Nigeria in recession: What lies ahead

Recent statistics indicate that Nigeria has fallen into recession for the first time in more than a decade with 2.06% economy growth contracting between April and June.

The negative growth of two consecutive quarters, which the country had gone through means it had met the generally accepted definition of a recession. While things have always been tough in Nigeria, and previous recessions were taken as part of standard economic austerity, this recession will be one of the hardest.

Brent crude oil sales account for 70% of the government’s income and with the falling price of oil,  the coffers would not be as robust as it normally used to be. Brent crude oil sold for $112 a barrel in 2014 and $48 on Wednesday, August 31st, 2016.  Though prices have recovered a few times over the last year, they are below what producers need to drill profitable wells.

As a result, even before this recession, major oil companies in Nigeria had to decommission more than two-thirds of their rigs and lay off thousands of workers.

A devalued naira in a recession is a recipe for hardship. According to experiences of recession, the value of any currency depreciates during a recession, as was the case in the UK during the 2008 recession. The pPound fell nearly 20% experiencing a significant depreciation.  However, Euro and Dollar were less affected. This might be because the US and most Eurozone economic power were not in services like the UK but in manufacturing and producing

Currently, Nigerian is more dependant on the provision of services.

Mobile phones-GSM was introduced into the Nigerian market in 2001 and created jobs that never existed in such scale in Nigeria. The provision of service rather than the production of goods provided many with financial security.

Domestic air transport in Nigeria also started thriving from early 2000. Aero Contractor, ADC Airline, Bellview,  Kabo Air, IRS Airlines to name a few all created job opportunities for thousands of people.

Private schooling was also a cushion many fell into for employment.

If what happened in the West during the 2008 recession is anything to go by, then harsher time ahead is inevitable.  Already, Aero Contractors, the oldest domestic airline in Nigeria has suspended flights and placed its staff on leave. Two international flights in June also suspended flights to Nigeria due to the economic crisis- low demand and foreign currency restrictions.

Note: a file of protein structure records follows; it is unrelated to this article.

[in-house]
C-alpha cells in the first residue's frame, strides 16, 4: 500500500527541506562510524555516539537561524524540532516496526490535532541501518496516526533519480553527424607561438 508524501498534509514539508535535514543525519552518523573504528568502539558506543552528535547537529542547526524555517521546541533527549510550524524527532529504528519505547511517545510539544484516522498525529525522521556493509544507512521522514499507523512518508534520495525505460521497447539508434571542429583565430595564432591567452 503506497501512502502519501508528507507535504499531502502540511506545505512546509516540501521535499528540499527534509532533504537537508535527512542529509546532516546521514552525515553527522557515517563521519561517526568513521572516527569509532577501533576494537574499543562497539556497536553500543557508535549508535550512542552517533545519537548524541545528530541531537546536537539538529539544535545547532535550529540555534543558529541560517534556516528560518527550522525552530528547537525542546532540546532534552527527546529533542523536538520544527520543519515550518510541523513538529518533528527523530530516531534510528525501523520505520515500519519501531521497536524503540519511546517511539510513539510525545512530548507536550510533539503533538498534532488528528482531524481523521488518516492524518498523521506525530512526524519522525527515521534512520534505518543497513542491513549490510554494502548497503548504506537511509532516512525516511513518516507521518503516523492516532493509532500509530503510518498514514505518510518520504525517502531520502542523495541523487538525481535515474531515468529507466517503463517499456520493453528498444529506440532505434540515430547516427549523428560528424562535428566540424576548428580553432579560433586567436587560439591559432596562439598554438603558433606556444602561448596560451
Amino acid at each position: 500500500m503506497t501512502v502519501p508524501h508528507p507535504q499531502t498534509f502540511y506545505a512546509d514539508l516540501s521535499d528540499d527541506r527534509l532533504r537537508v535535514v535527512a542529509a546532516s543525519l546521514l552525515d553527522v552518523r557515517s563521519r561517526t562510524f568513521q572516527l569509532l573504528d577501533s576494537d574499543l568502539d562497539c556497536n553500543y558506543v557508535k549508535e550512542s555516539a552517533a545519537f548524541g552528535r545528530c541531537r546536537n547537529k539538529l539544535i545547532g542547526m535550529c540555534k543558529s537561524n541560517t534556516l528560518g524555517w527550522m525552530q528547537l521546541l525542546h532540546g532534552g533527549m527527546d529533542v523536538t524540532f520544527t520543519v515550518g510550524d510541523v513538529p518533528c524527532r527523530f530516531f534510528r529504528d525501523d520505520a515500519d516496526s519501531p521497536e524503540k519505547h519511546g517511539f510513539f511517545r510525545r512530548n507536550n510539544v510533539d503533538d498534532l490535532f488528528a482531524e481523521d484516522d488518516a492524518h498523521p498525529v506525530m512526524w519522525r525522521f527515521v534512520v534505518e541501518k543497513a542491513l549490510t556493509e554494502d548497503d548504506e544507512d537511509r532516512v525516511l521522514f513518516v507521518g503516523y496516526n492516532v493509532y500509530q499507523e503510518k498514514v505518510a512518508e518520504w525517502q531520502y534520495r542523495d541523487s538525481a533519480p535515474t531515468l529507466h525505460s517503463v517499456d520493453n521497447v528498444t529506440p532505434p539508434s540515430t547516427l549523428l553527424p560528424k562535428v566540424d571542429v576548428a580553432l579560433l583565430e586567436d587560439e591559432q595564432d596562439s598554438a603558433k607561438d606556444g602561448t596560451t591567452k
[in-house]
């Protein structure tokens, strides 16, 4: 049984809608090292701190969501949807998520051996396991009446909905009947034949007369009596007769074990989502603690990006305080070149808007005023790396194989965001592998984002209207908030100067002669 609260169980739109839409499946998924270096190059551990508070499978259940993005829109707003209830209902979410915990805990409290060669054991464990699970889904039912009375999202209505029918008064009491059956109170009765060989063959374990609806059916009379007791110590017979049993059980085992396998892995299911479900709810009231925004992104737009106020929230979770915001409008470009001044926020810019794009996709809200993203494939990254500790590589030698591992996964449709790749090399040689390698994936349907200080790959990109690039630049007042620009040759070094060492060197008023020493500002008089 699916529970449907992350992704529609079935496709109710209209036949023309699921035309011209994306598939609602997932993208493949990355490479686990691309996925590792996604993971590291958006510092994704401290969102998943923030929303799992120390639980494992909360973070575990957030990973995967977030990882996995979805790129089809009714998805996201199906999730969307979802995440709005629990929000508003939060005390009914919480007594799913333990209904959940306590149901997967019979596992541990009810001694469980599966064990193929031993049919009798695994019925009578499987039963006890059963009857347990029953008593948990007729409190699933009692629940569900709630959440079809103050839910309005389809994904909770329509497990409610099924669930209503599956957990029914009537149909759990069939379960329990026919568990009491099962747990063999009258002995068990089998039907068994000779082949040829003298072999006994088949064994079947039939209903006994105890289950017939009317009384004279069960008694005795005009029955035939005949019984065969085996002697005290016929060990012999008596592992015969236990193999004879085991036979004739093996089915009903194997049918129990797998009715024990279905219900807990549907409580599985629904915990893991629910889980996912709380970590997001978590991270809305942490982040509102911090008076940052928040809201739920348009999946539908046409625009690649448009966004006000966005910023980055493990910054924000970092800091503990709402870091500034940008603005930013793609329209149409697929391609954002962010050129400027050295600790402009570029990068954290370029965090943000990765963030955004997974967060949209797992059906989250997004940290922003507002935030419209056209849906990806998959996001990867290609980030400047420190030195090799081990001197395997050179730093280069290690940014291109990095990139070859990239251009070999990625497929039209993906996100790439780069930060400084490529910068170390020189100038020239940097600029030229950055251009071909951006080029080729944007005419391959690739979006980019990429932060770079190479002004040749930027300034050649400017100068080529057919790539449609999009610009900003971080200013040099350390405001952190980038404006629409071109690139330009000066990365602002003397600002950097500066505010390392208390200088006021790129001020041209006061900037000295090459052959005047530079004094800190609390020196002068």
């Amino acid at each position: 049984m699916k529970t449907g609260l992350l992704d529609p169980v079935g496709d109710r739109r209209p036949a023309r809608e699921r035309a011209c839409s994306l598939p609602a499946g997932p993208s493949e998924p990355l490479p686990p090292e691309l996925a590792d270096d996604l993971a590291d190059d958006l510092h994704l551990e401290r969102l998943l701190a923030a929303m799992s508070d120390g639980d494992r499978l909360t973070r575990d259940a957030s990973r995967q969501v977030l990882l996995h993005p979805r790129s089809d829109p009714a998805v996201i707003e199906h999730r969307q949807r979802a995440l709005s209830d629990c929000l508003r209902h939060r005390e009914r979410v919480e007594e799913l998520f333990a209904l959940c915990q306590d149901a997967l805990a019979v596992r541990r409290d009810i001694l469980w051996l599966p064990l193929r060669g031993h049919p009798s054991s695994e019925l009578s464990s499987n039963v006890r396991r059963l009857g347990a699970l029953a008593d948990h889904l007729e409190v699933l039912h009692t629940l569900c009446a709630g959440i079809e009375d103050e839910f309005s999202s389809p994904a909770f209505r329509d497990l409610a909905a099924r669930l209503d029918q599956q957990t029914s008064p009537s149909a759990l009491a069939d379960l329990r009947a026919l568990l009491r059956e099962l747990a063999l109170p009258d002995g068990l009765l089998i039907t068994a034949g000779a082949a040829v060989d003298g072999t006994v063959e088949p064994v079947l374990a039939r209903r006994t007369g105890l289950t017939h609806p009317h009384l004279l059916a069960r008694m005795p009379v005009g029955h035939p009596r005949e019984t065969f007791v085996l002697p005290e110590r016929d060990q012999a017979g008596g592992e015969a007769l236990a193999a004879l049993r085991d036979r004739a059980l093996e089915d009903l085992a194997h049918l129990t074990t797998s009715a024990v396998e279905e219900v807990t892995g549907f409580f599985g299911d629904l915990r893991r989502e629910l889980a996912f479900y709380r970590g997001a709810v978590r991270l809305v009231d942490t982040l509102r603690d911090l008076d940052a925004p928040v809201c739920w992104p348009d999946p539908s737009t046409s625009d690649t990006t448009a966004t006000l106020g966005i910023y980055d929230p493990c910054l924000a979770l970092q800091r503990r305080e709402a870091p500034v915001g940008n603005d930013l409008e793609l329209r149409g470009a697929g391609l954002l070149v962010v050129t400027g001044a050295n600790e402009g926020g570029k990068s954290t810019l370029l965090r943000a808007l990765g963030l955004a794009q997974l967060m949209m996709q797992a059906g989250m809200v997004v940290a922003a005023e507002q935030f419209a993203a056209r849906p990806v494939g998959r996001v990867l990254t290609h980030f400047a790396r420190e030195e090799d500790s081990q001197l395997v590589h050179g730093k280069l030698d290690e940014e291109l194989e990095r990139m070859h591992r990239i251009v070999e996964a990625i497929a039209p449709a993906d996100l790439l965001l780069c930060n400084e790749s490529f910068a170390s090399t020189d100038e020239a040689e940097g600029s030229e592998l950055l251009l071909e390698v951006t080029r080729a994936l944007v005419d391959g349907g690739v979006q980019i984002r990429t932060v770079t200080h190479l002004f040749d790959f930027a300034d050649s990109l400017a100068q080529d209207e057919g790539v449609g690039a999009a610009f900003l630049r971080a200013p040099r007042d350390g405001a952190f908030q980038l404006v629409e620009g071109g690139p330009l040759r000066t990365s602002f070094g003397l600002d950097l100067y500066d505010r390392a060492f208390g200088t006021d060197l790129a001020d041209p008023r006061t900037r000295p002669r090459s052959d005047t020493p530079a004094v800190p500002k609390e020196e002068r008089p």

When push comes to shove, other things will take priority over recharge cards, and mobile phones which inevitably leads to less demand for the service and as such, layoffs follows.

This period will be the most trying for most businesses, however; some will be hit harder than others.

Financial information from the UK recession gives a glimpse into what people consider unnecessary during tough times.

Hospitality Industry: The first thing consumers cut during tough time is eating out.  This had a dire consequence for the industry in the UK where pubs and restaurants are still recovering from the recession while other sectors are beginning to boom.  Hotels and motels will also be affected, as people would also spend less on vacationing.

Airline industry: The ripple effect from the hospitality industry will trickle down to the aviation.  With people looking for cheaper ways to travel around, chances are road would be more affordable than air. If it is not a priority, then people mainly cut travel during recession. Pilots and flight attendants are directly affected. Already Iberia and United Airlines have halted services to Nigeria. Indirectly, such cuts will affect flight engineers and even down to airport cleaners and airport taxi drivers.

Construction: House building, road construction and maintenance, and construction of any kind take the back seat when budgets are being tightened as a result, both the local bricklayer and engineers working with big companies will suffer the same fate.

Cement and Concrete Product Manufacturing:  The halt in new projects and slowing of existing ones in the construction sector will produce a domino effect that hurt other industries that are dependent upon it.  Cement and concrete product sellers and manufacturers might have to diversify to outlive the recession.

Carpentry: The need for carpenters and carpentry is highly influenced by economic status, which is linked to construction of houses.  For this reason, carpenters will see a significant loss in job opportunities.

Office Supplies, Stationery, and Gift Stores: Vendors including those selling school supplies took a hit during the UK recession.

Printing: Although this sector saw a decline in theWest, it might not necessarily be the case in Nigeria as businesses from churches might boost sales, unlike the UK where churches holding conferences are not as much, and the majority of them uses digital means for advertising.

Furniture Stores: People mainly hold off making major purchases during tough times. Furniture usually falls into that category, and home furniture stores suffered as a result.

Newspaper, Periodical and Book: buying of newspapers and books is not usually a priority during an economic downturn.